CANTO Weekly Newsletter – BNamericas 03/11/16
|5G Americas calls for expedited use of auctioned spectrum – Brazil, Regional
More than increasing spectrum auctions, Latin American telecom regulators need to expedite the commercial use of those already auctioned for mobile broadband use, according to 5G Americas.
The entity calls auctioned radiofrequencies still occupied by other services, such as TV broadcasting, “dirty spectrum.”
“There are cases in which operators acquired dirty spectrum, cannot commercialize them and therefore cannot have a return on their investment, but yet still have to pay an annual amount for their possession,” 5G Americas director for Latin America, José Otero, said in a webinar on Tuesday.
In Brazil, watchdog Anatel auctioned 700MHz bands for 4G LTE in 2014, but the frequencies – currently occupied by analog TV channels – will only be freed up after the digital switchover, which in a best case scenario will take place in 2018.
The average of spectrum allocation for mobile broadband across the region remains low, at 325MHz, although several regulators are working to release further bands. Brazil and Chile are leaders with 542MHz and 465MHz allocated, respectively.
In European markets, this level reaches 700Mhz, 800MHz, Otero said. The International Telecommunication Union (ITU) recommends 1,300MHz for the 2015-20 period
Other problems with spectrum allocation are auctions that do not attract bidders and awarding of licenses to carriers with insufficient capital to build infrastructure and deploy commercial services.
Otero also criticized the high prices charged for licenses. According to 5G Americas, the price per MHz in many LatAm markets is too high compared to their GDP per capita. In Peru, the MHz costs US$0.30 per capita.
“Regulators need to decide whether they want to collect money or to expand broadband with the spectrum auctions,” Otero said.
Coopelesca bringing FTTH to northern Costa Rica – Costa Rica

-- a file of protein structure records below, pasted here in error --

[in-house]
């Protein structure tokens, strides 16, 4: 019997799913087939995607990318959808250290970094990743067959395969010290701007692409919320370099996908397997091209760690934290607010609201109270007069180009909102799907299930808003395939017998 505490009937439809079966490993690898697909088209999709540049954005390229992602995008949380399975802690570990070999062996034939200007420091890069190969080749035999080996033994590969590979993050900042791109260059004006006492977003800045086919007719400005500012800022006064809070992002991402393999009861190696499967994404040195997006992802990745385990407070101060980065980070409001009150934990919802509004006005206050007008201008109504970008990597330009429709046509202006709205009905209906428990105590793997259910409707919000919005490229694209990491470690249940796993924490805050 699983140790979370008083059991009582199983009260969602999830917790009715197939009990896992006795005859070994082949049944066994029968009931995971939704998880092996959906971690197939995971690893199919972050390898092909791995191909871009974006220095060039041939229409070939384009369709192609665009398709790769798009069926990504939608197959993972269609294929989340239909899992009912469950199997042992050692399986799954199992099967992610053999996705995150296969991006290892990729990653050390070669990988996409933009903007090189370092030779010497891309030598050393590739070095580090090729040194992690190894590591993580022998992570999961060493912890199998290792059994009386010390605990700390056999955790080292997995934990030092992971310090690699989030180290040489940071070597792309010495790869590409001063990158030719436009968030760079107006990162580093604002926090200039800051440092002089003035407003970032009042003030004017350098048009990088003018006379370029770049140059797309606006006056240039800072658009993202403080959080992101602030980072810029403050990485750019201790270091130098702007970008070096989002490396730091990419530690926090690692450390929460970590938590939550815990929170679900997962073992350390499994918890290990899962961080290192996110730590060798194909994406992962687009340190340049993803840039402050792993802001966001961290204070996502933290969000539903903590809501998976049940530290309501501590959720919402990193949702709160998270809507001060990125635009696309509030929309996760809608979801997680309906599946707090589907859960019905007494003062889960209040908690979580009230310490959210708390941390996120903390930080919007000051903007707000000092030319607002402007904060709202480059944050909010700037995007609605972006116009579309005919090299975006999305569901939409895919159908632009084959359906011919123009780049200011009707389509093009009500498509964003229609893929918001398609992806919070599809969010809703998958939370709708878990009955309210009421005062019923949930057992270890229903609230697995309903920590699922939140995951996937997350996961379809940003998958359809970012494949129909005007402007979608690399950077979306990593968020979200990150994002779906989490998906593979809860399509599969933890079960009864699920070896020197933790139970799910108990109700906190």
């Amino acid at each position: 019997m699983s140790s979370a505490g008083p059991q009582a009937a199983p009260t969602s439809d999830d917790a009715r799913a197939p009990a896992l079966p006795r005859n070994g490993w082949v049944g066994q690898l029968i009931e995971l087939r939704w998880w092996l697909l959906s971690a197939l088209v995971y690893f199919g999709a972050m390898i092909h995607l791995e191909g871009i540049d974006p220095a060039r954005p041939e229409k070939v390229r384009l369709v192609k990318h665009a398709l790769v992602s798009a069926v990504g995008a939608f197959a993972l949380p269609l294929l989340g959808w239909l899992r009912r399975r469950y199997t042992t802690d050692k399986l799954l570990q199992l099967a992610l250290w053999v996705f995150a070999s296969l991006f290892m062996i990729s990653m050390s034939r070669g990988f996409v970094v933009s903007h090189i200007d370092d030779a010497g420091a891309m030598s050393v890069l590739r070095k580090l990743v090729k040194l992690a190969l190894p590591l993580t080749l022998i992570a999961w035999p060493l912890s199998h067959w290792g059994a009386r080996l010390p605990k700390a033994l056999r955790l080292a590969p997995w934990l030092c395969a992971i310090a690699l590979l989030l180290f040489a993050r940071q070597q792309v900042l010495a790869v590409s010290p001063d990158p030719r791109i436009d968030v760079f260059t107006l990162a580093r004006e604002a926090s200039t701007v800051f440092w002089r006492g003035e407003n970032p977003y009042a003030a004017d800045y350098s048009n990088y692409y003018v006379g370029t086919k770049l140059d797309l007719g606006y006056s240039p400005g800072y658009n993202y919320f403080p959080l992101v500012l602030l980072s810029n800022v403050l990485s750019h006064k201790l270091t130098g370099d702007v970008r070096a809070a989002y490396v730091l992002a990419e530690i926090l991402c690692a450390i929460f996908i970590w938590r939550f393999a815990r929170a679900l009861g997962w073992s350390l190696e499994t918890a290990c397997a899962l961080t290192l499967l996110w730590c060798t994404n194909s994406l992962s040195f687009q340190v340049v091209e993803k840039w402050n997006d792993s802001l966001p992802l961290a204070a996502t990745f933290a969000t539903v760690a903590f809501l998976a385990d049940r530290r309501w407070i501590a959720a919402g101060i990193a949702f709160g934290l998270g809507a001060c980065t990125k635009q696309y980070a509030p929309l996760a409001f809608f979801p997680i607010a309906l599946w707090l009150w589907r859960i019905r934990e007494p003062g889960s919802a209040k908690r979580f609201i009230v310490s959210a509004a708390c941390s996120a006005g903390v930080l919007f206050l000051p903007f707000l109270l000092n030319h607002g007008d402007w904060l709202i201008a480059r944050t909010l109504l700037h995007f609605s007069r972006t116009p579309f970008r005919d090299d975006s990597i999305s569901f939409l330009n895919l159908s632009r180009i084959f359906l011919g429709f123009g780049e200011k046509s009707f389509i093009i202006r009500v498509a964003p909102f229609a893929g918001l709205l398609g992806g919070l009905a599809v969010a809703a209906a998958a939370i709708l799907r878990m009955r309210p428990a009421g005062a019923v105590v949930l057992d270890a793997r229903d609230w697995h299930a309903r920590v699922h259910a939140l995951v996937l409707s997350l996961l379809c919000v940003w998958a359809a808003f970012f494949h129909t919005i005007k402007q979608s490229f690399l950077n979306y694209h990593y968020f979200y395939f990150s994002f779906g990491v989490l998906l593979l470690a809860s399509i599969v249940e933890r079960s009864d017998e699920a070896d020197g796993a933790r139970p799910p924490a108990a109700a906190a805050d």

Costa Rican power cooperative Coopelesca will start providing broadband internet services through 500 optical fiber to the home (FTTH) connections in the cantons of the north, according to a report by daily El Finaciero.
“We have already started technical tests and in three months a pilot program will begin in the city of Quesada,” said deputy manager Edward Herrera.
Coopelesca invested US$42.4mn in the country’s telecom network between 2008 and 2015, which currently extends over 650km of fiber optic and 744km of coaxial cable for television services, internet and digital television.
The company is expected to invest another US$7.7mn in 2016.
Movistar Nicaragua launches 4G LTE in 2nd city – Nicaragua
Movistar Nicaragua has announced that 4G LTE is now available in the coastal resort of San Juan del Sur, Rivas, according to a report by daily Nicaragua Al Dia.
Movistar customers in San Juan del Sur now have access to 2G, 3G and 4G LTE, with the latter being utilized for improved internet performance and the two former for calls and text messages.
San Juan del Sur is now the second city in the country to have access to Movistar’s 4G LTE service after Managua.
“Our goal is to improve the browsing experience of Nicaraguans and foreigners visiting this tourist destination of great importance. And the reflection of our commitment is the new next generation 4G LTE that is undoubtedly another contribution to the development of our country’s network,” said Movistar’s deputy director of marketing Giancarlo Peñalba.
Millicom, TransferTo scaling up Tigo Money – Regional
The strategic partnership will cover El Salvador, Honduras, Guatemala, Bolivia, Colombia and Paraguay, TransferTo said in a press release.
Tigo Money has over 4mn m-money wallets users and works with over 11,000 m-money agents. In El Salvador alone, Tigo Money moved around US$500mn in domestic and international remittances, bill payments and other services in 2015.
TransferTo’s Mobile Money Hub provides a solution for financial institutions to connect with millions of m-money accounts worldwide via a single connection.